The Messianic Society: A Jewish Utopia
In Jewish sources, the ideal Jewish society will be situated in Israel and ushered in by catastrophic events.
Located in Zion, having its capital in a restored Jerusalem, and ruled by the scions of the ideal house of David, the state will be the incorporation of righteousness. Men themselves will possess only good inclinations (Babylonian Talmud, Sukkah 52a). They will be infused with the spirit of the Lord and the spirit of learning, in contrast to the ignorance and partiality of the present.
In social terms, the messianic era will be one of abundance and fertility (Joel 4:18), marked also by health, human longevity, and the absence of disease.
Man will enjoy the fruit of his own labor: "They shall not plant and another eat" (Isaiah 65:22). "In that day‑-declares the Lord of Hosts‑-you will be inviting each other to the shade of vines and fig trees" (Zechariah 3:10). Toward this desirable state of affairs, Israel will lead the way, through its cleaving to the Torah. Indeed, the messianic‑utopian age can be regarded as the fulfillment of the very aim of the Torah. "All the prophets only prophesied for the days of the Messiah" (BT Sanhedrin 99a).
Indeed, the last days will be incomparably richer than the first, so as to represent a different and altogether unprecedentedly higher order of reality in that "the land shall be filled with knowledge of the Lord as water covers the sea" (Isaiah 11:9).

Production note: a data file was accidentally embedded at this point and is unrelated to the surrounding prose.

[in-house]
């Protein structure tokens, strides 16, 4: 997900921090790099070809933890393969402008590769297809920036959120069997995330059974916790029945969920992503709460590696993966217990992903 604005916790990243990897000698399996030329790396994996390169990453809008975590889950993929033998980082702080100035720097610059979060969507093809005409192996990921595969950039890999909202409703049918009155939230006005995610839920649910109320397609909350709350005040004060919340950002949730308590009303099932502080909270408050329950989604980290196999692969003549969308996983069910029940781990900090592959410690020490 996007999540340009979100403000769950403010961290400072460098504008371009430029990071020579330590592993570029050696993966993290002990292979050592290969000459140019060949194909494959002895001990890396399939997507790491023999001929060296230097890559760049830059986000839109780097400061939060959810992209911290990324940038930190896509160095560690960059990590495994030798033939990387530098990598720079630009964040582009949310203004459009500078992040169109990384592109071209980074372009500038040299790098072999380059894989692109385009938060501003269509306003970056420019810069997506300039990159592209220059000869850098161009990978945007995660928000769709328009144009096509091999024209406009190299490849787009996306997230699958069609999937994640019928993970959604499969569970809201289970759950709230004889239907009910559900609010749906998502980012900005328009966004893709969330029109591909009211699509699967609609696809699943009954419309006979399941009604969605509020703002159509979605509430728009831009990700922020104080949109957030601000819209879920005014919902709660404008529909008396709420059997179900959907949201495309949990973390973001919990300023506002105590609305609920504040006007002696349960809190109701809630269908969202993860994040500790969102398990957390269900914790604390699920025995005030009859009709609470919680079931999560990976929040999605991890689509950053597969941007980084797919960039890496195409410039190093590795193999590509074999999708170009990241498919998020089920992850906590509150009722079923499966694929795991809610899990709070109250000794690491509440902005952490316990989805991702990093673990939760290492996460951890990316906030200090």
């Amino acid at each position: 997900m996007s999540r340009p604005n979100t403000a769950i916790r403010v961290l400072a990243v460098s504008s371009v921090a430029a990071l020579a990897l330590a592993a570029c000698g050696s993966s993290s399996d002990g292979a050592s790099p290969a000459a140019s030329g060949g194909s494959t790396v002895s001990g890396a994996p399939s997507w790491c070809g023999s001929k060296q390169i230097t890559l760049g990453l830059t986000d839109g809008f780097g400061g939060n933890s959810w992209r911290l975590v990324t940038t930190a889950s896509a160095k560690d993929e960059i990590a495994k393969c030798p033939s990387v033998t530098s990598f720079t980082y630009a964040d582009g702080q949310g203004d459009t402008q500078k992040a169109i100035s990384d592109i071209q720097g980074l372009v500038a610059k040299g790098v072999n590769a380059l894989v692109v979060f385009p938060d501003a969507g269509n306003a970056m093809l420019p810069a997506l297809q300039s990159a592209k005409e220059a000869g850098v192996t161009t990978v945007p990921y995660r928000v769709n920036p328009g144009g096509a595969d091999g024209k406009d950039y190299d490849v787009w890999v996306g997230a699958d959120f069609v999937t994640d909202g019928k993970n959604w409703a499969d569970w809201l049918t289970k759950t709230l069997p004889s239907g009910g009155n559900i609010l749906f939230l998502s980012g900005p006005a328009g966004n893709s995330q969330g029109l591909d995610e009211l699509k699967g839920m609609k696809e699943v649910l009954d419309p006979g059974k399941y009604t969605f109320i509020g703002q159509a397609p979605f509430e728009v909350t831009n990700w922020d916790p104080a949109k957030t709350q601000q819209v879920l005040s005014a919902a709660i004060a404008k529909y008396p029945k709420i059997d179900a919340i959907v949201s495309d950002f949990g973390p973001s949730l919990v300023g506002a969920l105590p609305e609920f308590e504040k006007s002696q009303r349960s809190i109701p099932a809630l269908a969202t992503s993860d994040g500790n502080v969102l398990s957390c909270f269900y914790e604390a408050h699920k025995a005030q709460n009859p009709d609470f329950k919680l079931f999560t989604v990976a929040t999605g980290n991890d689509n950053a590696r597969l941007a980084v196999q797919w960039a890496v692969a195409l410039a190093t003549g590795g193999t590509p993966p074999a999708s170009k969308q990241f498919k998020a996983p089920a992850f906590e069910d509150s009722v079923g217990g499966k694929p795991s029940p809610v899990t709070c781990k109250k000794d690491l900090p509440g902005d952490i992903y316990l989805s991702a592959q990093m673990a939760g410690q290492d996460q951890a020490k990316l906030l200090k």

But this is not relevant to Israel alone, for the restored and rebuilt holy land will serve as a focus, model, and source of inspiration for the improved life of mankind in general, so that all nations shall share in the blessings of peace, the rule of righteousness, and the overthrow of the wicked and perverted.
"Rabban Shimeon ben Gamliel said: in the [messianic] future all the nations and all the kingdoms will be gathered in the midst of Jerusalem. For it is said [Jeremiah 3:17] 'all the nations will be collected thither for the name of God'; elsewhere [Gen. 1:9] it is said, 'Let the waters under the heavens be collected'; as 'collection' in the latter verse means that all the waters of creation should be collected in one place, so 'collection' in the former verse means that all the nations and kingdoms will be assembled in one place, Jerusalem" (Avot d'Rabbi Natan, ch. 35).
Redemption in History
In the same way as the utopian state has a place, it also has a time--historical time. It does not seem that there is unanimous expectation of an entirely new order of reality.
[According to some, including Maimonides, the] Messiah, being mortal, will die, and so, too, will his sons (Maimonides, Commentary on the Mishnah, Sanhedrin 10). The messianic era leaves history as open‑ended as ever. The historical and the utopian lie along the same continuum. This sobriety is a particular characteristic of Maimonidean thinking, which is careful to caution against the illusion that the world in the days of the Messiah will depart from its accustomed course "or that there will be a change in the order of creation" (Mishneh Torah, Hilkhot Melakhim 12:1).
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